Often it is the little things that make such books really useful. For example, I rediscovered (after simply forgetting about it) that Mail.app allows you to move emails between the mailboxes in your favourites bar using keyboard shortcuts (^⌘1, ^⌘2, ...). While I used ⌘1 and the others since a longtime to navigate between my mailboxes, only this MacSparky Field Guide reminded me of this and other fine tweaks I could adopt.
Like in his previous books, David makes a lot of use of iBooks ability to include interactive pictures, audio and video. Many of the key features are explained in screencasts like the one above and various people agreed to interviews with David to share their approach to email, including Aisha Tyler and Merlin Mann. These conversation are included in the book as audio files.
Whether you use Mail.app on Mac/iOS or Gmail, whether you are just looking for some tweaks or a ready for a major workflow overhaul, I can definitely recommend the MacSparky Field Guide to Email. It discusses the tactical approach to email as well as many useful tools, plugins and services that allow you to take email for what it is: A tool, not the centre of your (professional) life.
Even if your primary email application is not Mail.app or Gmail, which David looks at predominately, the book will still offer you a lot of value as many of the tips and tricks are universal and not bound to any specific application. That said some Mail.app and Gmail's power user features are not easily matched by other alternatives on the market.
Things break and your machine starts to behave weirdly. What used to be and properly still is a default behaviour on Windows happens on Mac OS X as well. In my experience way less (like way less), but it still happens. If you do not get any sort of error message, you may recognise that your machine is slowing down, spinning its fans or certain apps becoming unresponsive.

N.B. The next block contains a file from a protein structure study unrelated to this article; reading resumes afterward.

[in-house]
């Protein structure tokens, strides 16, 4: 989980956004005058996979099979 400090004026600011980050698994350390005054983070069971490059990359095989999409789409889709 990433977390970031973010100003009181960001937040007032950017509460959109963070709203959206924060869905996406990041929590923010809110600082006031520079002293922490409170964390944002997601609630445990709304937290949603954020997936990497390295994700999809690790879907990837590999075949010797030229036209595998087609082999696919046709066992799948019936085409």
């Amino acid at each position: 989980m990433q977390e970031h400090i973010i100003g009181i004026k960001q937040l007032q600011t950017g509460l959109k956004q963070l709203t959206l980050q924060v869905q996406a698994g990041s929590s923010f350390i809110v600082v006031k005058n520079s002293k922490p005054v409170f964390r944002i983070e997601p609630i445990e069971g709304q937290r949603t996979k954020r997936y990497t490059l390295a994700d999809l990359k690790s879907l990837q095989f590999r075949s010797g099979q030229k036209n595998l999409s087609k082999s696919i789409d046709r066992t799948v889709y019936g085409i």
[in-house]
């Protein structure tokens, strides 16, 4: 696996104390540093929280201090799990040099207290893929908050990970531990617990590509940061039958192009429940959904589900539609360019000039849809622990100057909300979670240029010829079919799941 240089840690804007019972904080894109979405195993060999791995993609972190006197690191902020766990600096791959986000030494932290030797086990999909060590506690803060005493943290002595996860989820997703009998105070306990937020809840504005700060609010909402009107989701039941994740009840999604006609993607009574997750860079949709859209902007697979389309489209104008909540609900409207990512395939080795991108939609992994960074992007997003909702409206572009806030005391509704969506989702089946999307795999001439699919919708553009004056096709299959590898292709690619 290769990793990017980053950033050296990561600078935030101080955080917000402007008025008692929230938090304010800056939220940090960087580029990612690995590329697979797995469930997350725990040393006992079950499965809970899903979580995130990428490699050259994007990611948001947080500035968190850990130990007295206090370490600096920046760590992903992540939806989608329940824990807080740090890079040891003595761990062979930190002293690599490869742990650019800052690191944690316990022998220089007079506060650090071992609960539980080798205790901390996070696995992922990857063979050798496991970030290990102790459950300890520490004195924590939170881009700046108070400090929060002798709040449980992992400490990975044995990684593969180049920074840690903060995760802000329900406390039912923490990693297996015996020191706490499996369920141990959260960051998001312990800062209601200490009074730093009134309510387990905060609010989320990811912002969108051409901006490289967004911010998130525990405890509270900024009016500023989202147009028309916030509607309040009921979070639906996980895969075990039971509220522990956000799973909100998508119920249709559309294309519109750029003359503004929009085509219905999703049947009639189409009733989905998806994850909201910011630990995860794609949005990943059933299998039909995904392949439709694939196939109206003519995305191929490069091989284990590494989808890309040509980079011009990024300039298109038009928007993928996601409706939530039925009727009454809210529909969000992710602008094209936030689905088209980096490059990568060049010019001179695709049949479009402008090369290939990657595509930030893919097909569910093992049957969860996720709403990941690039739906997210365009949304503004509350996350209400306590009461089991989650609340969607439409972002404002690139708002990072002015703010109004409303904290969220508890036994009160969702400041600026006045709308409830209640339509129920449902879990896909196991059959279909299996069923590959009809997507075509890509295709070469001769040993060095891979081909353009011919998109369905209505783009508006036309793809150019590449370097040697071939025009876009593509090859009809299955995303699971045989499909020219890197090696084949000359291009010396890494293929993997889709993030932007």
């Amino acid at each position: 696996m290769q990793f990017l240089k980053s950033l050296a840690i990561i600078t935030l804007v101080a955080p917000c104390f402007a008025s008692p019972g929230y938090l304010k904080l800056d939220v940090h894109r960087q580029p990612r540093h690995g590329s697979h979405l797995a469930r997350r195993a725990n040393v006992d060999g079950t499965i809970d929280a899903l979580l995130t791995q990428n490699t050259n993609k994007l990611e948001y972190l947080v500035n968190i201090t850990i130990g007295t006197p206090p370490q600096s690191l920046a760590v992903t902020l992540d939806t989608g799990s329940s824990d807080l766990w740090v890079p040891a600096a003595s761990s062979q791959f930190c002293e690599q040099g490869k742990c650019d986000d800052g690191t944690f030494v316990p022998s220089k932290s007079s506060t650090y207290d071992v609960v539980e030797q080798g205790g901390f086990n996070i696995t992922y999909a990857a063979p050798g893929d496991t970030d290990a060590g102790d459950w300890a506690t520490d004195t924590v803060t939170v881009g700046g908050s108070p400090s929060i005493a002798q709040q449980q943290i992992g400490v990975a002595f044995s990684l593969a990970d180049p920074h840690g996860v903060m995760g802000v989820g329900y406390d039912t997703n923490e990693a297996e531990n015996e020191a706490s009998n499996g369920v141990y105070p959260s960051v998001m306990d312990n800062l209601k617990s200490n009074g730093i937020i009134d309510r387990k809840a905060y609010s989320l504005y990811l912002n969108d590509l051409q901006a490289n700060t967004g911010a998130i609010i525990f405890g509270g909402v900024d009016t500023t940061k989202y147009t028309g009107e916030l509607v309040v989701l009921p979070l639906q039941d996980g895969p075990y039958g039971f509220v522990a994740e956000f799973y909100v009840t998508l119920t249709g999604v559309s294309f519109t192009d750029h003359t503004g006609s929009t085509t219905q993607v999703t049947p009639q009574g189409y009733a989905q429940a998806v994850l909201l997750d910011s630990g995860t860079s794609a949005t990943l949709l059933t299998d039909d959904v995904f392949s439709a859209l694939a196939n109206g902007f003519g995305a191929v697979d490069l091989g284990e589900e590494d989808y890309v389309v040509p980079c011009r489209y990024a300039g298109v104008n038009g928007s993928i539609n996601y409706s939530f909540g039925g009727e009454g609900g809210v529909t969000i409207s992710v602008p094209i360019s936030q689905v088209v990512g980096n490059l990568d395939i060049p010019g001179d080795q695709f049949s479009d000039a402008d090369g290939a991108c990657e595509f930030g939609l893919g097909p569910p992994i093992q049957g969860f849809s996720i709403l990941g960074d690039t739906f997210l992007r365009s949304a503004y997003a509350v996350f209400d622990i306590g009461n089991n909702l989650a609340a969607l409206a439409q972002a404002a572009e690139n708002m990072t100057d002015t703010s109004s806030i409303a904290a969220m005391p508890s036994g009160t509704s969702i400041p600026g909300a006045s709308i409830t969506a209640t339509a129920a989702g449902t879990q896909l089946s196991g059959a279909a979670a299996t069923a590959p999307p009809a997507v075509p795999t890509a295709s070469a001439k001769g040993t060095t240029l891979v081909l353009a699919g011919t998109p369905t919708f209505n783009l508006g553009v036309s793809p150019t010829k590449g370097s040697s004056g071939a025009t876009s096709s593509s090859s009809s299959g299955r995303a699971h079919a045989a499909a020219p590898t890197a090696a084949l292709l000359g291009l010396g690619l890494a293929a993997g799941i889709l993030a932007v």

In particular if you are test-driving some new applications this is not uncommon. In case you are not that experienced in dealing with these kind of issues the first two places to look at are the Mac OS X 'Activity Monitor' (Applications > Utilities) and the 'Console' (Applications > Utilities). The former tells if any processes is eating an abnormal amount of CPU power or memory and the latter shows you any error messages that are logged by Mac OS X.
In 8 out of 10 cases when this happens to me permissions of some files or folders are broken. The reasons for that are beyond me and fall into the field of quantum physics, at least from where I am sat.
Even though I do not know why it happened, I know how to repair it. While there funky looking "maintenance" apps on the market such as CleanMyMac, no application has been more effective and reliable for me than OnyX. It is on the market for longer than I am using a Mac (you can still download OnyX for Mac OS X 10.2 Jaguar on the site) and does many more maintenance tasks than just repairing permissions.
You have not seen many reviews of OnyX in the last years, but it is one of the key tools that even some of the professionals Mac administrators use. Since it goes deep into your system, you should have some level of understanding what you are asking it to do. While you can select and deselect the individual maintenance activities performed by OnyX, you should still make sure your TimeMachine backup is current.